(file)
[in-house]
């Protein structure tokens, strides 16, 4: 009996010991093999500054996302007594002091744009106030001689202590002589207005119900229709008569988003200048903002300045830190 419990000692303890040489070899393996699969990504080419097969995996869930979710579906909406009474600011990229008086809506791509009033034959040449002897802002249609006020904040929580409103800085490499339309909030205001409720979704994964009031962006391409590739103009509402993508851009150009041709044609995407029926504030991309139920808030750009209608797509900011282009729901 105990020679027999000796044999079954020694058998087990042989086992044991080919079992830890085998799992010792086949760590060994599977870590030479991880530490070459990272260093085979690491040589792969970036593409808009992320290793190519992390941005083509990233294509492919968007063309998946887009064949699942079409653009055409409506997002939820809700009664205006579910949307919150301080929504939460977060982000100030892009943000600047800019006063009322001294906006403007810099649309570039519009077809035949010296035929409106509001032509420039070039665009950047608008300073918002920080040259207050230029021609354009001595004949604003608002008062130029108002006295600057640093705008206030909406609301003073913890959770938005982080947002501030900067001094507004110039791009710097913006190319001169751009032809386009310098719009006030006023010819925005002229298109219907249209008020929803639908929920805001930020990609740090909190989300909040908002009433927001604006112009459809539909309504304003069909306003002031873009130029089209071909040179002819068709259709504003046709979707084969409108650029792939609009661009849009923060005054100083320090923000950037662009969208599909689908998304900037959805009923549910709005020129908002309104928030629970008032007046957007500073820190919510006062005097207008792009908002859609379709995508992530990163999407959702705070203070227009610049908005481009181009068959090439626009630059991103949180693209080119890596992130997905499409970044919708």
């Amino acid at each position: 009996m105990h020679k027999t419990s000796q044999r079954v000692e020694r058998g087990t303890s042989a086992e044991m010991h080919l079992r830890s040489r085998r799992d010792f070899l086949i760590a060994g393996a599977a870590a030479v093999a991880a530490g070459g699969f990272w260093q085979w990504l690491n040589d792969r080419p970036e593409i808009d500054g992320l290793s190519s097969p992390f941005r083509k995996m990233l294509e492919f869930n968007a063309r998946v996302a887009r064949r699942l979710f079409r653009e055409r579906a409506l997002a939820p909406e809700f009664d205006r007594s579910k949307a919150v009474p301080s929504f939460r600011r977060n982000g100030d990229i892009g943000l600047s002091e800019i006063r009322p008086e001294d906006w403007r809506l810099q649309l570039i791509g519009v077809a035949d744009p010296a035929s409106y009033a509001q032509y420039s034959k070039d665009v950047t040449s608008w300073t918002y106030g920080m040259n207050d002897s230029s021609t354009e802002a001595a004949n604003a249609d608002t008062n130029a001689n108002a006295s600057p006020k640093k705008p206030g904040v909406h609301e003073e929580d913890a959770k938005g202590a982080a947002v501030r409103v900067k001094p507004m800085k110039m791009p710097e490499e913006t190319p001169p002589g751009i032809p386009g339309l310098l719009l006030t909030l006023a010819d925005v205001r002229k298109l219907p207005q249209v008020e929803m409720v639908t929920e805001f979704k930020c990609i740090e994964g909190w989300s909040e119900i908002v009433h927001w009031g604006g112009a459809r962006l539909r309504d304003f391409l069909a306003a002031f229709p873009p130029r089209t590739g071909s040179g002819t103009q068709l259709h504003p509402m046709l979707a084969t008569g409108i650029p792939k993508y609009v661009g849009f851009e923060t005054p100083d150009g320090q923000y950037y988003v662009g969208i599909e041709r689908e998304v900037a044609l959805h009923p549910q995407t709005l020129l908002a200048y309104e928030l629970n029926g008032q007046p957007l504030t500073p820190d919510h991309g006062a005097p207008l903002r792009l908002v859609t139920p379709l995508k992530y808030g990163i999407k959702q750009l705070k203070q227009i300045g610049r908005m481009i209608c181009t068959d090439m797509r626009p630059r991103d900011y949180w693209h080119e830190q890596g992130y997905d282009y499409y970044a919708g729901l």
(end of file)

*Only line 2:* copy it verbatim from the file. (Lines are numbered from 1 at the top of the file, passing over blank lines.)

């Protein structure tokens, strides 16, 4: 009996010991093999500054996302007594002091744009106030001689202590002589207005119900229709008569988003200048903002300045830190 419990000692303890040489070899393996699969990504080419097969995996869930979710579906909406009474600011990229008086809506791509009033034959040449002897802002249609006020904040929580409103800085490499339309909030205001409720979704994964009031962006391409590739103009509402993508851009150009041709044609995407029926504030991309139920808030750009209608797509900011282009729901 105990020679027999000796044999079954020694058998087990042989086992044991080919079992830890085998799992010792086949760590060994599977870590030479991880530490070459990272260093085979690491040589792969970036593409808009992320290793190519992390941005083509990233294509492919968007063309998946887009064949699942079409653009055409409506997002939820809700009664205006579910949307919150301080929504939460977060982000100030892009943000600047800019006063009322001294906006403007810099649309570039519009077809035949010296035929409106509001032509420039070039665009950047608008300073918002920080040259207050230029021609354009001595004949604003608002008062130029108002006295600057640093705008206030909406609301003073913890959770938005982080947002501030900067001094507004110039791009710097913006190319001169751009032809386009310098719009006030006023010819925005002229298109219907249209008020929803639908929920805001930020990609740090909190989300909040908002009433927001604006112009459809539909309504304003069909306003002031873009130029089209071909040179002819068709259709504003046709979707084969409108650029792939609009661009849009923060005054100083320090923000950037662009969208599909689908998304900037959805009923549910709005020129908002309104928030629970008032007046957007500073820190919510006062005097207008792009908002859609379709995508992530990163999407959702705070203070227009610049908005481009181009068959090439626009630059991103949180693209080119890596992130997905499409970044919708």